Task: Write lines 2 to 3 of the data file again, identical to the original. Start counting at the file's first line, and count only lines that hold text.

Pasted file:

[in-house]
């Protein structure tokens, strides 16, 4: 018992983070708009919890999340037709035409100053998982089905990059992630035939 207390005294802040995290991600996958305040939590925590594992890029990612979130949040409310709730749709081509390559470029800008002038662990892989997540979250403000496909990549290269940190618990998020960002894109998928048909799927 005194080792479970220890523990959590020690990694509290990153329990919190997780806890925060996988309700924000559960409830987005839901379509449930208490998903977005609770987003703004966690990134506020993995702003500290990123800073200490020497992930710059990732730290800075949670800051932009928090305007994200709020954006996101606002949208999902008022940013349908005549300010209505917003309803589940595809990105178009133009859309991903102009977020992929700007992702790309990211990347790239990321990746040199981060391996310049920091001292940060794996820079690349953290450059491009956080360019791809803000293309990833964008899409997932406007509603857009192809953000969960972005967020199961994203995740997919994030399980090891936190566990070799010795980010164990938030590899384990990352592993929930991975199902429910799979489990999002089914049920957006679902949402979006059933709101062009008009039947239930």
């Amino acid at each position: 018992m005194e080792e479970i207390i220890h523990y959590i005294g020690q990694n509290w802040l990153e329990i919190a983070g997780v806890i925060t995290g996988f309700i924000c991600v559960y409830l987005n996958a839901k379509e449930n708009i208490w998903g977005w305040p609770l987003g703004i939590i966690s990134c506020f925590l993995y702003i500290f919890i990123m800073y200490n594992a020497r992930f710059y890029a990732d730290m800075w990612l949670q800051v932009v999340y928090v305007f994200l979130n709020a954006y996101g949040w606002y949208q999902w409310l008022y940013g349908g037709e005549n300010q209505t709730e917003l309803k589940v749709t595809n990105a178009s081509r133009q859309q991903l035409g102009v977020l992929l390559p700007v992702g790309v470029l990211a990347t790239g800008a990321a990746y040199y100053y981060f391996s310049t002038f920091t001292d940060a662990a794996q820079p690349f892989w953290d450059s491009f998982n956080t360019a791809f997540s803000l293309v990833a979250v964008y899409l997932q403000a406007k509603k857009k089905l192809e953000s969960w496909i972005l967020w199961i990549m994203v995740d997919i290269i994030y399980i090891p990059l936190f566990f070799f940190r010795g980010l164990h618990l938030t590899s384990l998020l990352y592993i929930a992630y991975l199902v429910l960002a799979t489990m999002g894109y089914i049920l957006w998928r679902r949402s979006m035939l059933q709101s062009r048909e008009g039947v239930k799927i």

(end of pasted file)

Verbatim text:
């Protein structure tokens, strides 16, 4: 018992983070708009919890999340037709035409100053998982089905990059992630035939 207390005294802040995290991600996958305040939590925590594992890029990612979130949040409310709730749709081509390559470029800008002038662990892989997540979250403000496909990549290269940190618990998020960002894109998928048909799927 005194080792479970220890523990959590020690990694509290990153329990919190997780806890925060996988309700924000559960409830987005839901379509449930208490998903977005609770987003703004966690990134506020993995702003500290990123800073200490020497992930710059990732730290800075949670800051932009928090305007994200709020954006996101606002949208999902008022940013349908005549300010209505917003309803589940595809990105178009133009859309991903102009977020992929700007992702790309990211990347790239990321990746040199981060391996310049920091001292940060794996820079690349953290450059491009956080360019791809803000293309990833964008899409997932406007509603857009192809953000969960972005967020199961994203995740997919994030399980090891936190566990070799010795980010164990938030590899384990990352592993929930991975199902429910799979489990999002089914049920957006679902949402979006059933709101062009008009039947239930």
């Amino acid at each position: 018992m005194e080792e479970i207390i220890h523990y959590i005294g020690q990694n509290w802040l990153e329990i919190a983070g997780v806890i925060t995290g996988f309700i924000c991600v559960y409830l987005n996958a839901k379509e449930n708009i208490w998903g977005w305040p609770l987003g703004i939590i966690s990134c506020f925590l993995y702003i500290f919890i990123m800073y200490n594992a020497r992930f710059y890029a990732d730290m800075w990612l949670q800051v932009v999340y928090v305007f994200l979130n709020a954006y996101g949040w606002y949208q999902w409310l008022y940013g349908g037709e005549n300010q209505t709730e917003l309803k589940v749709t595809n990105a178009s081509r133009q859309q991903l035409g102009v977020l992929l390559p700007v992702g790309v470029l990211a990347t790239g800008a990321a990746y040199y100053y981060f391996s310049t002038f920091t001292d940060a662990a794996q820079p690349f892989w953290d450059s491009f998982n956080t360019a791809f997540s803000l293309v990833a979250v964008y899409l997932q403000a406007k509603k857009k089905l192809e953000s969960w496909i972005l967020w199961i990549m994203v995740d997919i290269i994030y399980i090891p990059l936190f566990f070799f940190r010795g980010l164990h618990l938030t590899s384990l998020l990352y592993i929930a992630y991975l199902v429910l960002a799979t489990m999002g894109y089914i049920l957006w998928r679902r949402s979006m035939l059933q709101s062009r048909e008009g039947v239930k799927i």